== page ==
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Student Opera Club Surprises with Flash Mob in Union

Students enjoying “Music Monday” in the Student Union heard more than the familiar sounds of the Union’s piano, thanks to the Student Opera Club.

About 15 members of the club surprised unsuspecting students with a flash mob, performing their rendition of “Libiamo ne’ lieti calici”, from the opera “La Traviata.”

“The Student Opera Club has always kind of existed but no one has ever done anything with it,” President of the Student Opera Club Daniel Johanson said. Johanson helped organize the flash mob because he wanted to make the school aware that the Student Opera Club exists while showing that opera is not highbrow or elitist.

“I’ve been doing opera for a while and a common stereotype is a certain kind of person is in to it,” Johanson said. “I want to make opera more accessible.”

The performance was about four minutes long and featured 8 solos, all singing the famous Italian melody. The Student Opera Club has been planning the event throughout the semester at their meetings, which occur twice a week. The organization has about 32 members, and to adapt to music majors’ busy schedules they meet on Mondays at 2 p.m. and Thursdays at 3 p.m. in room M16 of the music building.

“A lot of music majors are very busy so it’s hard to get everyone’s schedule together,” Johanson said. Johanson is taking just nine credit hours this semester, however he is constantly busy between taking classes, leading the Opera club, and singing in both the Florida Opera Theater and at local churches. Vice President India Holoman, a music performance major, also adheres to a busy schedule, but she says her dedication to music is a labor of love.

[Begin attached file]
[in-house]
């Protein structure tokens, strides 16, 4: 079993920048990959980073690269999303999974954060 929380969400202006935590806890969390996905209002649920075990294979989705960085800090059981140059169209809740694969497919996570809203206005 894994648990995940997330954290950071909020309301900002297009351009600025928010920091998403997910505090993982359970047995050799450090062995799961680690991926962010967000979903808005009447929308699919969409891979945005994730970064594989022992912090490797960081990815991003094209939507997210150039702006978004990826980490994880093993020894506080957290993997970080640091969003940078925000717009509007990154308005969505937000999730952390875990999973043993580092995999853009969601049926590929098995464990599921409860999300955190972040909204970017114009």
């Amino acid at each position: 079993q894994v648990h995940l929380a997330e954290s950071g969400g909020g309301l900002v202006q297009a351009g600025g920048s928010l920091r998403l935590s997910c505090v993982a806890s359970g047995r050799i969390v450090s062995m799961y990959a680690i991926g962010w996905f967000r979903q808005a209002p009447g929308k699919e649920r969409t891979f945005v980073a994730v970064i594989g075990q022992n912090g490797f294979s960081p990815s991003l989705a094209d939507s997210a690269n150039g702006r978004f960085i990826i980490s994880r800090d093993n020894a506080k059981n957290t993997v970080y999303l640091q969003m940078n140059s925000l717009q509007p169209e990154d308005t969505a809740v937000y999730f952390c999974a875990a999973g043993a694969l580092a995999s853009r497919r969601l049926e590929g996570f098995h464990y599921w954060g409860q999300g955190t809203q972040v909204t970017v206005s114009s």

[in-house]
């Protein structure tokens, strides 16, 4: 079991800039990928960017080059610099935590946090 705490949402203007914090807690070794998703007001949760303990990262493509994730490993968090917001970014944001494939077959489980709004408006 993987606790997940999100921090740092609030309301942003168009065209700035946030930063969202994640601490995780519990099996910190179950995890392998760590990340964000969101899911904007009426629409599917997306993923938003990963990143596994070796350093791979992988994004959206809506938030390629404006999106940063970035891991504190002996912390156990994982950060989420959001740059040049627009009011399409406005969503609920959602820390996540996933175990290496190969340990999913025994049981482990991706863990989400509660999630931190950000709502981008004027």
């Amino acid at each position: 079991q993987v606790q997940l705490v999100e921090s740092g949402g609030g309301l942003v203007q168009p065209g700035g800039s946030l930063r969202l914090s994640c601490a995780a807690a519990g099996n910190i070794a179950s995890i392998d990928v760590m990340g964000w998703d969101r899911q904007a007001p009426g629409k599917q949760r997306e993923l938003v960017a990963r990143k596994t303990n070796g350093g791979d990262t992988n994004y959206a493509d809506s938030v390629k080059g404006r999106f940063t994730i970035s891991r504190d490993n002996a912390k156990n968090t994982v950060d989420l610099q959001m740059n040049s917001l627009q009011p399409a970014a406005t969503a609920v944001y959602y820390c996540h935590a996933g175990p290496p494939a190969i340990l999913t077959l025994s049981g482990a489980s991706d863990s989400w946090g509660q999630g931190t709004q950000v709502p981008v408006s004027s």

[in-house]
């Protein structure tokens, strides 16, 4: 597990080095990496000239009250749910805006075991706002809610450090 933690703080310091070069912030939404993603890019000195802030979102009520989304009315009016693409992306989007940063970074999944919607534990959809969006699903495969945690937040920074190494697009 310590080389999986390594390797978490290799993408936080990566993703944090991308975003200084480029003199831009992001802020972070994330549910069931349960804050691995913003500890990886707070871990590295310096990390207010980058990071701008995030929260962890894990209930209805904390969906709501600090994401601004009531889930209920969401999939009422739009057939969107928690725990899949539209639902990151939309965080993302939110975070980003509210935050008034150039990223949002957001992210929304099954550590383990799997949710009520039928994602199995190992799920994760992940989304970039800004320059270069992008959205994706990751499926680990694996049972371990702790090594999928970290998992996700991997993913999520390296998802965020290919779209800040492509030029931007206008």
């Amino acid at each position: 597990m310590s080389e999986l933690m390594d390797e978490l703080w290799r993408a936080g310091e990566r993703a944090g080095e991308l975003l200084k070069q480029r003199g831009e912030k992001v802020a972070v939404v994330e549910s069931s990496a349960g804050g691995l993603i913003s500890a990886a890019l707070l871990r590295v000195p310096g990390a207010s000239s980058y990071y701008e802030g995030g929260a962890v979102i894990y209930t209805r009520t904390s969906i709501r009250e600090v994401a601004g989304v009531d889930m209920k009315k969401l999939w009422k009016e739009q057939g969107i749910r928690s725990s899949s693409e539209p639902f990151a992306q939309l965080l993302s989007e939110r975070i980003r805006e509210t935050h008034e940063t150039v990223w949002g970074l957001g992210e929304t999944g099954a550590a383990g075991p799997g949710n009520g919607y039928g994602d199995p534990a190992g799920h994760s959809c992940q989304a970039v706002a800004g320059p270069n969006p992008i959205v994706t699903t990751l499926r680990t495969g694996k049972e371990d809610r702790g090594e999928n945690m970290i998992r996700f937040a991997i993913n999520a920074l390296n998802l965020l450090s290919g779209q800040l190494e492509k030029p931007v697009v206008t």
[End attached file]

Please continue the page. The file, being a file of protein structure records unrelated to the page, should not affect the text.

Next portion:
“I love this major. I don’t think I’ve ever been this happy in school,” she said. Holoman said that operas have exciting plotlines that students may find entertaining. “When I tell people I sing classical music they say, ‘what?’” Holoman said. “I don’t think people realize opera can be very, very funny.”

It is also intense. Holoman referenced the opera “Don Giovanni”, which begins with the title character raping a woman and killing her father, all in the first scene. These plotlines may be hard to pick up on when performed in Italian, and Opera students take Italian and diction courses to learn to properly sing the language.

For Tamra Pristou-Globokar, the self-described “super-senior” prefers to keep her interest in music as a hobby. Pristou-Globokar is a digital media major who joined the club this semester.

“It’s the flash mob that got me into the club,” she said. Pristou-Globokar played the trumpet for the UCF Marching Knights for four years, but after leaving the band she joined the opera club to indulge her interest in music. Nickolaus Hofmann, a music education major, also fulfills his interest in opera music, which he considers beautiful singing. Hofmann recommends that students use music applications like Spotify to listen to classical music.

“They get scared by it,” Hofmann said. “If people are more brave they can give it a chance.”

Read the original article and watch a video of the performance at Knights News.